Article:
Saturday, 22 August 2015

Sad farewell to Lila

Below: the last photo taken of Lila. Within half an hour, she'd be dead; an hour later - buried.

Early last month, one of our neighbours found a dead cat on her drive - it looked like the black-and-white tom that fathered Lila's litter of four kittens. Early this month, we noticed that Lila was not well; her eyes were covering up with white film (the third eyelids, which were not retracting). After several visits to the vet - she had a fever for nearly two weeks - blood tests revealed the feline version of HIV, and leukaemia. Her immune system had packed up. She was hardly eating, lying down all day, skin and bone, unwilling to move. Because her condition was infectious, she was confined to the laundry room and garage.

She was put to sleep at the vets this morning, and buried in the garden, between six tall trees.

That's the factual stuff. The emotional and spiritual stuff is swirling around my head. Her little consciousness has been around us since Moni picked her off the streets of Łódź in spring 2012. She was just a few months old then. As a kitten she was playful, but she grew up early; by the time she was around a year old, she became pregnant, and on 10 May 2013, she gave birth to Czester, Feluś, Izadora and Bonus. Knowing that Bonus wouldn't make it, she kept carrying him by the scruff of his neck and leaving him somewhere where the interfering humans wouldn't find him. They did; despite several visits to the vet, the runt of the litter died of a lung infection at the age of three weeks.

There's no sentiment in nature; only we humans feel it.

I buried Lila in the garden, where her body will decompose into the soil; the immortal atoms that once conjoined harmoniously to form her conscious body will move on; through the roots of the trees and bushes into the leaves and fruit, to be pecked at by birds.

As I finished consigning her limp and lifeless body, once so playful, to the earth, a solitary hoverfly appeared and hung in the air over her grave in the August sunshine.

Lila's consciousness slipped inside this particular shell of foam. It observed, it learnt, it moved along that trajectory along which all our consciousnesses move - from Zero towards One. The body that carried that sliver, that scrap of feline consciousness might have begun the process of decomposition in the soil of our garden, but those atoms that once formed the living Lila will spin for ever.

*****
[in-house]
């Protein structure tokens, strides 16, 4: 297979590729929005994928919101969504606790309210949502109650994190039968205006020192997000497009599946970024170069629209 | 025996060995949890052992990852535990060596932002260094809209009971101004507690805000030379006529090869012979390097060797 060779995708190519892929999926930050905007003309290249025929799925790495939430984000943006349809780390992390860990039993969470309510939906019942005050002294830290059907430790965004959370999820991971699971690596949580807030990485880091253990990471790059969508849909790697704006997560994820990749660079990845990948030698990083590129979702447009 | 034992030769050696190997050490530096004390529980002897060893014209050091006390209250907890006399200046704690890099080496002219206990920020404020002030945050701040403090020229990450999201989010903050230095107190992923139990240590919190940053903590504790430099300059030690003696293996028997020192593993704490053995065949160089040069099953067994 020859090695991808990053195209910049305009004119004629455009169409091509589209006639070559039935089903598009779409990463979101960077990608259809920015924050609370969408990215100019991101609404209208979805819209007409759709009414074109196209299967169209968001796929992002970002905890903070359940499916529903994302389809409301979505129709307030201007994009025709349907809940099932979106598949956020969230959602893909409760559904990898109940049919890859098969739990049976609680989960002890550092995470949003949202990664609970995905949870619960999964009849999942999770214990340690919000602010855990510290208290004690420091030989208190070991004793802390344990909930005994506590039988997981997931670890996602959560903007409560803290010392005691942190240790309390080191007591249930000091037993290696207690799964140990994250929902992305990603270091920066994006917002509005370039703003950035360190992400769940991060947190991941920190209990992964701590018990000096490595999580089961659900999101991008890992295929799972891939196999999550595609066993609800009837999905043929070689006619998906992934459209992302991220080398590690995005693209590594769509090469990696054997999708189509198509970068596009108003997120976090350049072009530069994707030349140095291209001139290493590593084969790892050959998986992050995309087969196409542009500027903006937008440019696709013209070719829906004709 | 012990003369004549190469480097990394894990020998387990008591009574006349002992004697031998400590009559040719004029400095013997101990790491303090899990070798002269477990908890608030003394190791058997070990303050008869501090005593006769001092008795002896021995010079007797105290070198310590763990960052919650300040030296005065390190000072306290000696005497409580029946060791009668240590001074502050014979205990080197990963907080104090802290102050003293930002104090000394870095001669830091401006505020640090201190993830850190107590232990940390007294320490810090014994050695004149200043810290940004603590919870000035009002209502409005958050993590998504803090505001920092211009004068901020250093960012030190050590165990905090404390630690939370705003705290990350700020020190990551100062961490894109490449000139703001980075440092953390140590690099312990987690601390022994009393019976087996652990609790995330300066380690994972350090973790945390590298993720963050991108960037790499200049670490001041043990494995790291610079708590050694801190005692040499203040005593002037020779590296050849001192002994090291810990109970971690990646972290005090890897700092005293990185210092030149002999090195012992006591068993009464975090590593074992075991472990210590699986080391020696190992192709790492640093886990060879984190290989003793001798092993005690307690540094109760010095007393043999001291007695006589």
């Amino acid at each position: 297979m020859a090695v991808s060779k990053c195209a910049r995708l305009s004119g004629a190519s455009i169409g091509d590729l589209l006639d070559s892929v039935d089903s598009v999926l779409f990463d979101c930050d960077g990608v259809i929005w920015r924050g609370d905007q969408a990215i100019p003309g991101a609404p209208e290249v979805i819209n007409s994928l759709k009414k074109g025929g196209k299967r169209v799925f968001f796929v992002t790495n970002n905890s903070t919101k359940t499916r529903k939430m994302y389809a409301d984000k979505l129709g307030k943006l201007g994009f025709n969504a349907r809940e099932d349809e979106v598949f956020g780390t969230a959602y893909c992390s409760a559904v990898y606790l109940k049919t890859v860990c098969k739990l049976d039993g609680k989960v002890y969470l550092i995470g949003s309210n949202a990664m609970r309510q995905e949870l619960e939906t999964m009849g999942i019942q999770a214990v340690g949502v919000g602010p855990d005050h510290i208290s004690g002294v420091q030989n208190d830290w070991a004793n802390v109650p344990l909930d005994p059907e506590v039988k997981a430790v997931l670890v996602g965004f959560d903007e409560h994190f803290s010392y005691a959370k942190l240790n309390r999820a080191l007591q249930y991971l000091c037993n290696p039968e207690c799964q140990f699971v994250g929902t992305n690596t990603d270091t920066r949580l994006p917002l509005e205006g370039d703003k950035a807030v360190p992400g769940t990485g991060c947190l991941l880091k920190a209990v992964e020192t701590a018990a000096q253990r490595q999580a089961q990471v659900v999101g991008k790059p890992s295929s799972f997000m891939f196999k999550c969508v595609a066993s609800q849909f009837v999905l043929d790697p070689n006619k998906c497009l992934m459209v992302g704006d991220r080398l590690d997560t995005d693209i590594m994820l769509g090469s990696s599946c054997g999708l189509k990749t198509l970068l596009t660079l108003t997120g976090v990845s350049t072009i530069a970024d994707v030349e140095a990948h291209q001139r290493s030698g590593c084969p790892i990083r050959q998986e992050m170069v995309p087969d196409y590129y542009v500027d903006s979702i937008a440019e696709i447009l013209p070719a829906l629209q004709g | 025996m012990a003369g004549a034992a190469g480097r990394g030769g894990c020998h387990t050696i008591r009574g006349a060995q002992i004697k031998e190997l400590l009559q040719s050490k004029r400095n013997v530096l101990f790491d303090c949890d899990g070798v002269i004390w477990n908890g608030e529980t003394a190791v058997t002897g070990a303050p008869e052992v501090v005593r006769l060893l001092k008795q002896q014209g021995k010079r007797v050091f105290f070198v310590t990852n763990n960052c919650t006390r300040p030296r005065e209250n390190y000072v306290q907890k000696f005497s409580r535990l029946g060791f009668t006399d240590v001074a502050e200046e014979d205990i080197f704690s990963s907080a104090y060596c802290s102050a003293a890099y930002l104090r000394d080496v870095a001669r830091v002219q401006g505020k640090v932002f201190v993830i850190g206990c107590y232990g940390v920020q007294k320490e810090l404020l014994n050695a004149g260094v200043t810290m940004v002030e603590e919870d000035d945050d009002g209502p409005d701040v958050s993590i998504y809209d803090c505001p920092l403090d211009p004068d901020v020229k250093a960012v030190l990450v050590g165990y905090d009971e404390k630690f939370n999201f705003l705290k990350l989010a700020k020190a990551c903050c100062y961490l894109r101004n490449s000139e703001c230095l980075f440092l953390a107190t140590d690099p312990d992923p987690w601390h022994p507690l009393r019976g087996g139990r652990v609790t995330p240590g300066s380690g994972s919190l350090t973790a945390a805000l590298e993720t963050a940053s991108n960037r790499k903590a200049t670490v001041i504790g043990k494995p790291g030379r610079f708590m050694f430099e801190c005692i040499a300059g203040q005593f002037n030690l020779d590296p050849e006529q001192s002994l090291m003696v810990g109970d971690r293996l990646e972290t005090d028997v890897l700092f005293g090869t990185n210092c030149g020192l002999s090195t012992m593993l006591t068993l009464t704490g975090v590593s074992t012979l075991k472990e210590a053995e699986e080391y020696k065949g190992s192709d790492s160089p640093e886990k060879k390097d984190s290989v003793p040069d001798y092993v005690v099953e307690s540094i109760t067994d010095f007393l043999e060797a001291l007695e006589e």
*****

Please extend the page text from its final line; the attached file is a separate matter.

Like Schroedinger's immortal cat, Lila is dead and not dead at the same time. In some other multiverse, she didn't contract the disease, and carried on to live a long and happy life.

All that remains is for me to grieve for her briefly; with a tin of Warka Strong, sitting in the field across the tracks, watching the planes take off from Okęcie, the trains trundling past, swifts, kestrels and cabbage white butterflies in the air, Lila will now always be an eternal part of Jeziorki.

Finally - some photos of Lila's life... Below: as a stray, visiting Jeziorki for the first time, before coming here to settle. Easter 2012.

Below: Lila fulfilled in motherhood. She brought four kittens into the world; just two survived her. One is the ginger tom, our beloved Czester. He had a blood test today to see whether or not he too was carrying the feline immunodeficiency virus. We find out in two weeks.

This time last year:
Your papers are in order, Panie Dembinski!

This time three years ago:
Topiary garden by the Vistula

This time four years ago:
Raymond's Treasure - a short story


Joy said...

So sorry for your loss! Lila looks like such a pretty kitty. All the best, Joy

Bob said...

Sorry to hear - it creates a hole in one's heart to lose a beloved part of the family.